The U.S. Institute of Peace (USIP) launched its Sudanese & South Sudanese Youth Leaders program in 2013. The program brings Sudanese and South Sudanese peacebuilders between ages 18 and 35 to Washington, DC to be in residence at the U.S. Institute of Peace (USIP) for four months. The goal of the project is to support youth to gain the knowledge, skills, and confidence to further their peacebuilding work and position themselves as stronger peacebuilding agents in their communities. USIP will bring one Sudanese and one South Sudanese leader in the spring of 2016 and another two leaders in the fall of 2016.

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Previous youth leaders have done projects related to religious peacebuilding, the role of women in conflict and peace, and the role of media in peacebuilding, analyses of the roots of local conflict. Youth leaders spend the majority of their fellowships doing individual research, attending meetings with USIP staff, and participating in events in the D.C. area.

Current Youth Leaders

Nyachangkuoth Ramban Tai

Nyachangkuoth R. Tai is a 2018 Youth Leader in the Sudan and South Sudan Youth Leaders program at the U.S. Institute of Peace (USIP). During her time at the Institute, she will work with program lead to develop a strategy for engaging young female peacebuilders in USIP's work in South Sudan. She has been a champion and one of the leading voices of gender equality and freedom of speech in South Sudan. She holds a bachelor's Degree in Economics and social studies, specializing in Rural Development from University of Bahr el-Ghazal, South Sudan. She fluently speaks Nuer, Arabic and English.

Namisio Bage

Namisio Joy Bage is a 2018 Youth Leader in the Sudan and South Sudan Youth Leaders program at the U. S. Institute of Peace (USIP). During her time at the Institute, she will work with program lead to develop a strategy for engaging young female peacebuilders in USIP's future work in South Sudan. Joy is the co-founder of Let's Girl Talk Initiative, which empowers young female to speak up against early marriages. She is passionate and furious advocate of human rights, peace building, and sexual reproductive health issues. She is currently pursuing a Bachelor of Human Rights, Peace and humanitarian intervention at Uganda Christian university. She fluently speaks English, Luganda and pazande.

For future iterations of the Sudanese and South Sudanese Youth Leaders Program, please find instructions below.

Please read the application instructions before starting your application. USIP will consider both internet-based and Word-based application submissions, but prefers internet-based applications when possible. The internet-based version of the application can be found here and the Word version of the application can be accessed here. Please only submit one application.

For program and eligibility requirements, please refer to the application instructions.

    Application and Program Timeline

    • January 15, 2018 - Application opens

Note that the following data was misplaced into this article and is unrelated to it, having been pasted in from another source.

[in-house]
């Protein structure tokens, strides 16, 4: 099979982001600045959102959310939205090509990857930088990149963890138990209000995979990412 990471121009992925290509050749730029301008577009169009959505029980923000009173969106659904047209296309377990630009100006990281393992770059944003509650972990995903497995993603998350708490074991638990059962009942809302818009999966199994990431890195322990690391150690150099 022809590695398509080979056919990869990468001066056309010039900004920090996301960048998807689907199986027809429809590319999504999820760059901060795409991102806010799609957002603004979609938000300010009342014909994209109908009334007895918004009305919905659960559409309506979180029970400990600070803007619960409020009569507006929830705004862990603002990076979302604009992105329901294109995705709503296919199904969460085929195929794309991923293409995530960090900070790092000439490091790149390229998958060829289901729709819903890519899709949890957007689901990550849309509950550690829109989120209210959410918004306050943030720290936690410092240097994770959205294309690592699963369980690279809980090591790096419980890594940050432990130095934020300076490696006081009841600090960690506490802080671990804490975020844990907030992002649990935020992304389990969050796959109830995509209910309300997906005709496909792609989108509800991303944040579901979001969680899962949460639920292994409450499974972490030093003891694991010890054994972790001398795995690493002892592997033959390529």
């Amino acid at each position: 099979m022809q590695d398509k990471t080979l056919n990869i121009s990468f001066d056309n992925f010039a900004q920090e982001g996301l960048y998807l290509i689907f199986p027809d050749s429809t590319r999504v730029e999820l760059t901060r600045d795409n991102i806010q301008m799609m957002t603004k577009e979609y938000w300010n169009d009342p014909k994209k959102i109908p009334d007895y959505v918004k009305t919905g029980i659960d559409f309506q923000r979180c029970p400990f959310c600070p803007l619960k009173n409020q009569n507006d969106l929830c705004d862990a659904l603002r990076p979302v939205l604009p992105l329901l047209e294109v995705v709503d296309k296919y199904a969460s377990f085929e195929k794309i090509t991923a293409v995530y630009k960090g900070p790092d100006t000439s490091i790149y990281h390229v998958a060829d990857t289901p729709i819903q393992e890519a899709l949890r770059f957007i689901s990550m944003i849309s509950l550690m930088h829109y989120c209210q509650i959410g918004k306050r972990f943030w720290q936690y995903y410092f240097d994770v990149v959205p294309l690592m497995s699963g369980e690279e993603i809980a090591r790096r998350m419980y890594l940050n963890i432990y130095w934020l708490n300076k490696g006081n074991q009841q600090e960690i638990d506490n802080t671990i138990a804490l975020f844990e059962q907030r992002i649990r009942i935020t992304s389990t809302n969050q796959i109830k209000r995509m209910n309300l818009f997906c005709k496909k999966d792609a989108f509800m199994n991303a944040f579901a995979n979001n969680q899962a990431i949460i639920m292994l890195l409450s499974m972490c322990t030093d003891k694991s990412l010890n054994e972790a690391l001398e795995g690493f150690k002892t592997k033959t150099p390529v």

• February19, 2018 - Application deadline; no submissions will be accepted after 12:00 noon EST
    • March 15, 2018 - Semi-finalists notified via email by 17:00 (5:00pm) EST
    • March 19 - 25, 2018 - Semi-finalists interviewed by phone
    • March 30, 2018 - Finalists notified
    • June18, 2018 - Spring cohort of youth leaders arrive in Washington, D.C.
    • August 8, 2018 - Spring cohort of youth leaders return home

    Past Youth Leaders

    Francis Banychieng Jor
    Project: Promotion of Gender Equality and Inclusiveness

    Ajing Chol Giir, South Sudan
    Project: The role of “Sports and Cultural Dialogue” in peacebuilding and reconciliation

    Silvio William Deng, South Sudan
    Project: Root Causes of Ethnic Conflict in Upper Nile State

    Ikhlas Mohammed, Sudan
    Project: Women’s Role in Conflict Resolution in Darfur

    Arif Omer, Sudan 
    Project: The Peace Lens Project (Media and Conflict in Sudan)

    Othow Okoti Onger, South Sudan 
    Project: The Role of the Church in Peacebuilding in Jonglei State

    Related Publications

    Will the Latest Deal Bring Peace in South Sudan?

    Will the Latest Deal Bring Peace in South Sudan?

    Monday, August 20, 2018

    By: Aly Verjee; Payton Knopf

    On August 5, the warring parties in South Sudan signed an agreement which calls for the formation of another power-sharing government. The previous power-sharing government collapsed in July 2016, and the war has since spread throughout the country. USIP’s Aly Verjee and Payton Knopf discuss the developments that led to the deal, identify the agreement’s risks and deficiencies, and assess future prospects for the peace process.

    Peace Processes

    Susan Stigant on South Sudan

    Susan Stigant on South Sudan

    Thursday, June 28, 2018

    By: Susan Stigant

    Can South Sudan—the world’s youngest country—find peace? USIP’s Susan Stigant discusses the country’s political crisis and how its exacerbated by the outgrowth of opposition groups, millions of displaced citizens, and other complex challenges to restoring stability. Nevertheless, Stigant explains that peace is possible with U.S. leadership.

    Democracy & Governance

    Strong Words Alone will not Deliver Peace to South Sudan

    Strong Words Alone will not Deliver Peace to South Sudan

    Thursday, June 7, 2018

    By: Aly Verjee

    At the end of May, after only four days, South Sudan’s long-delayed peace talks once again adjourned without reaching a viable agreement. The failure to reach a deal comes only weeks after the White House declared that the Government of South Sudan had “lost credibility,” expressed deep frustration at the “lack of progress toward an agreement,” and warned that “more than seven million people will face life-threatening hunger in the coming months,” as a result of the crisis.

    Mediation, Negotiation & Dialogue

    View All Publications